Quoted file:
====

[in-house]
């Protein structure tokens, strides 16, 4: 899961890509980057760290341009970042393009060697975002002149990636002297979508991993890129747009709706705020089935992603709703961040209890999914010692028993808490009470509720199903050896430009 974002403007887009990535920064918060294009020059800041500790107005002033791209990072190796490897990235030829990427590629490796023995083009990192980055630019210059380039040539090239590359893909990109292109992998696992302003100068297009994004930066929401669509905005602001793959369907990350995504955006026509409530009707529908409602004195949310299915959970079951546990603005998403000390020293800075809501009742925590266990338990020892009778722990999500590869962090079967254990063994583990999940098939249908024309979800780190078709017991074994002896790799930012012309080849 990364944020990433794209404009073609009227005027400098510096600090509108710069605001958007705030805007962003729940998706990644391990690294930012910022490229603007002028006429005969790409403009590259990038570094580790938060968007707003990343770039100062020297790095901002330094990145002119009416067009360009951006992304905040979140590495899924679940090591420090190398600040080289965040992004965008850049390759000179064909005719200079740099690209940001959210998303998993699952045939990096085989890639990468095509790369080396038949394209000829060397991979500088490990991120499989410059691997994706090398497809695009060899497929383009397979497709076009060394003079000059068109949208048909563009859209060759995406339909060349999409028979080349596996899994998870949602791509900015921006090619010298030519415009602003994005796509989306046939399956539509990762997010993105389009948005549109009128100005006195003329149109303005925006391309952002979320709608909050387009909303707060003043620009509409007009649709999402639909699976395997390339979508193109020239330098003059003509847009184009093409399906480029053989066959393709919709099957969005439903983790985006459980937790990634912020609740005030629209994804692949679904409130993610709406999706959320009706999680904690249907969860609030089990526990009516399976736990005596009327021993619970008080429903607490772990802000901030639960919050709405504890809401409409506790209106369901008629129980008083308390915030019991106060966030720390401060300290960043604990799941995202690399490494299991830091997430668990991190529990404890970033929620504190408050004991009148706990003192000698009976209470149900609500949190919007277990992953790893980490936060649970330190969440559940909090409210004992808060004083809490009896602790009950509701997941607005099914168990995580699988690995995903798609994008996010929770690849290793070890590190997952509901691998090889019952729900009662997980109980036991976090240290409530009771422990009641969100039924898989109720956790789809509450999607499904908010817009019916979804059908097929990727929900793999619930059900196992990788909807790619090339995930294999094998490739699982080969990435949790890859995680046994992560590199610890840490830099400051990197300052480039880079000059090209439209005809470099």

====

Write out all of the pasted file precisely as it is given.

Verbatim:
[in-house]
């Protein structure tokens, strides 16, 4: 899961890509980057760290341009970042393009060697975002002149990636002297979508991993890129747009709706705020089935992603709703961040209890999914010692028993808490009470509720199903050896430009 974002403007887009990535920064918060294009020059800041500790107005002033791209990072190796490897990235030829990427590629490796023995083009990192980055630019210059380039040539090239590359893909990109292109992998696992302003100068297009994004930066929401669509905005602001793959369907990350995504955006026509409530009707529908409602004195949310299915959970079951546990603005998403000390020293800075809501009742925590266990338990020892009778722990999500590869962090079967254990063994583990999940098939249908024309979800780190078709017991074994002896790799930012012309080849 990364944020990433794209404009073609009227005027400098510096600090509108710069605001958007705030805007962003729940998706990644391990690294930012910022490229603007002028006429005969790409403009590259990038570094580790938060968007707003990343770039100062020297790095901002330094990145002119009416067009360009951006992304905040979140590495899924679940090591420090190398600040080289965040992004965008850049390759000179064909005719200079740099690209940001959210998303998993699952045939990096085989890639990468095509790369080396038949394209000829060397991979500088490990991120499989410059691997994706090398497809695009060899497929383009397979497709076009060394003079000059068109949208048909563009859209060759995406339909060349999409028979080349596996899994998870949602791509900015921006090619010298030519415009602003994005796509989306046939399956539509990762997010993105389009948005549109009128100005006195003329149109303005925006391309952002979320709608909050387009909303707060003043620009509409007009649709999402639909699976395997390339979508193109020239330098003059003509847009184009093409399906480029053989066959393709919709099957969005439903983790985006459980937790990634912020609740005030629209994804692949679904409130993610709406999706959320009706999680904690249907969860609030089990526990009516399976736990005596009327021993619970008080429903607490772990802000901030639960919050709405504890809401409409506790209106369901008629129980008083308390915030019991106060966030720390401060300290960043604990799941995202690399490494299991830091997430668990991190529990404890970033929620504190408050004991009148706990003192000698009976209470149900609500949190919007277990992953790893980490936060649970330190969440559940909090409210004992808060004083809490009896602790009950509701997941607005099914168990995580699988690995995903798609994008996010929770690849290793070890590190997952509901691998090889019952729900009662997980109980036991976090240290409530009771422990009641969100039924898989109720956790789809509450999607499904908010817009019916979804059908097929990727929900793999619930059900196992990788909807790619090339995930294999094998490739699982080969990435949790890859995680046994992560590199610890840490830099400051990197300052480039880079000059090209439209005809470099």